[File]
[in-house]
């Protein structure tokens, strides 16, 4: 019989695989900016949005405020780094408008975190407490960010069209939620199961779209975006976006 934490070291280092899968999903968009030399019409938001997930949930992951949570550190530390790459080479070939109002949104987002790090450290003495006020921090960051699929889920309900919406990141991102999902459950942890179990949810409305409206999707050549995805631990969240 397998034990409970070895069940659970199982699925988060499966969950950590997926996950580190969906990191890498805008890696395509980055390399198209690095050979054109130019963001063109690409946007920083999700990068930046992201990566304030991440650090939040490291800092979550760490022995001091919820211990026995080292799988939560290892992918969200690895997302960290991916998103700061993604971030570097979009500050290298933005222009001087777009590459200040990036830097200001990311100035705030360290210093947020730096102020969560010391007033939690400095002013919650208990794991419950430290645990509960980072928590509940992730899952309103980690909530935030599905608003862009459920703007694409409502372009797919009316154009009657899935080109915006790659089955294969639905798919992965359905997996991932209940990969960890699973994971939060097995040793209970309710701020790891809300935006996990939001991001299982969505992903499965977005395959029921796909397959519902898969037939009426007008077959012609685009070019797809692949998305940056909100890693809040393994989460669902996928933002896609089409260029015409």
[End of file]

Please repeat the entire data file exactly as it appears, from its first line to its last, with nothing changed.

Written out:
[in-house]
């Protein structure tokens, strides 16, 4: 019989695989900016949005405020780094408008975190407490960010069209939620199961779209975006976006 934490070291280092899968999903968009030399019409938001997930949930992951949570550190530390790459080479070939109002949104987002790090450290003495006020921090960051699929889920309900919406990141991102999902459950942890179990949810409305409206999707050549995805631990969240 397998034990409970070895069940659970199982699925988060499966969950950590997926996950580190969906990191890498805008890696395509980055390399198209690095050979054109130019963001063109690409946007920083999700990068930046992201990566304030991440650090939040490291800092979550760490022995001091919820211990026995080292799988939560290892992918969200690895997302960290991916998103700061993604971030570097979009500050290298933005222009001087777009590459200040990036830097200001990311100035705030360290210093947020730096102020969560010391007033939690400095002013919650208990794991419950430290645990509960980072928590509940992730899952309103980690909530935030599905608003862009459920703007694409409502372009797919009316154009009657899935080109915006790659089955294969639905798919992965359905997996991932209940990969960890699973994971939060097995040793209970309710701020790891809300935006996990939001991001299982969505992903499965977005395959029921796909397959519902898969037939009426007008077959012609685009070019797809692949998305940056909100890693809040393994989460669902996928933002896609089409260029015409």